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Mark Quealy

#10623

Re: Semi-Automatic Stencil Printing of Fine Pitch | 20 July, 1999

| | | I use a Transition Automation Semi- Automatic stencil printer with laser cut frameless stencils. My solder paste is an SN63/PB37 RMA 291. I do not operate with in a controlled humidity enviroment. The room temp generally runs around 70 deg's but humidity can vary with the swing of a New England day. My problem is the clogging of fine pitch apertures after 4 0r 5 boards, if printed one after another. If there is a time delay say 15 minutes its every board. This causes the need to break down and clean the stencil frequently. Any suggestions. | | | | | I've been too spoiled the last few years using under screen | cleaners programmed for fine pitch at about two print cycles. | Five cycles for less than fine pitch. Sounds like your cycle, with manual cleaning, works as well though labor intensive. | | If you don't feel that your paste is drying out you may want to be sure that your stencil is 1) electropolished or 2) not violating the 1:1.5 Aspect Ratio rule (ie. .006" thick foil should have no apertures smaller than .009" wide). | | | | Earl Moon | | | | Can you tell me how automatic under screen cleaners work and what types of equipment have this feature?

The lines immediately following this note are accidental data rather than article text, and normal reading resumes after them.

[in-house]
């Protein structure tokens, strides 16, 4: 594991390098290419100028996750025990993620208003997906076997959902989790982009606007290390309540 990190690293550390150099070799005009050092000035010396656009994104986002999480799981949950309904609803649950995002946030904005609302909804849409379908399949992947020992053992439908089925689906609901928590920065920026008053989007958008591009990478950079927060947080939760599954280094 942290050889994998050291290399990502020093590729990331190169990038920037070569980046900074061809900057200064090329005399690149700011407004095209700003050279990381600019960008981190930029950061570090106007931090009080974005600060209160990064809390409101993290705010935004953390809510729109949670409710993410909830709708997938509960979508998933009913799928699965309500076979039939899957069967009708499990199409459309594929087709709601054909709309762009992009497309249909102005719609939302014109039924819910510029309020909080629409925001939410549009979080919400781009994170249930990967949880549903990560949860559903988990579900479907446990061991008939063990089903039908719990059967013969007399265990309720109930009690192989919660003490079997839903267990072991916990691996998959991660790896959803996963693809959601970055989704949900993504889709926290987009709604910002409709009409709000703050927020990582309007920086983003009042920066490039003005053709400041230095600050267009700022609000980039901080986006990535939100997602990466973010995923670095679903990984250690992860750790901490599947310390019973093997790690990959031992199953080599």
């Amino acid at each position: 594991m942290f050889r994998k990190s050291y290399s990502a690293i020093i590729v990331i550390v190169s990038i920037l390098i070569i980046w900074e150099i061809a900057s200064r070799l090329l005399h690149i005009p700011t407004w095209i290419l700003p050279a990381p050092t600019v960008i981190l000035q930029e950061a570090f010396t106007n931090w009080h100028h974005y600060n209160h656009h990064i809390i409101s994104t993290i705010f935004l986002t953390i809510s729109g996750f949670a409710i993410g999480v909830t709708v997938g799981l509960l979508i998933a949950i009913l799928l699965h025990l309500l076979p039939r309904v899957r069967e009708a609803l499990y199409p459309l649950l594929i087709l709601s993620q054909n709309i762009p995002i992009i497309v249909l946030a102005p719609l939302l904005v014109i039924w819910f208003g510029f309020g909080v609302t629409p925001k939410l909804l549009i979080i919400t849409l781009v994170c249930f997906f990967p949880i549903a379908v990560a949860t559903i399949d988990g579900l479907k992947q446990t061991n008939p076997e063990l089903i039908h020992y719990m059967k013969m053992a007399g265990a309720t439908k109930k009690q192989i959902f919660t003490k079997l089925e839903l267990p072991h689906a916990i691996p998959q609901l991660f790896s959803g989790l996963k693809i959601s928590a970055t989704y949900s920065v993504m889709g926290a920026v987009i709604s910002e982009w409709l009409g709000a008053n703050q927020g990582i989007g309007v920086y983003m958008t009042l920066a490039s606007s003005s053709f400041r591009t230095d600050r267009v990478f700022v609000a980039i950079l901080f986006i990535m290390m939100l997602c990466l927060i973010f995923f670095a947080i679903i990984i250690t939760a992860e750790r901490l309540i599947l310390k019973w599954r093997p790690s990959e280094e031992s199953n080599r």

Mark

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Jennifer

#10624

Speaking of Semi-Automatic Printers.... | 22 July, 1999

I use a Transition Automation Semi- Automatic stencil printer with laser cut frameless stencils.

Just out of curiosity, who's holding the market for the semi-automatic screen printers these days aside from Transition Automation? I know MPM offers some printers in that price range, but are they holding any real market share in that niche?

DEK and MPM seem to have the lion's share of the mid-range to high-range automatic market with some presence of Fuji and Panasonic, and Elite appears to hold court in the manual end.

Just a curiosity as I try to weed my way through this ever changing (and relatively incestuous!) business.

Jennifer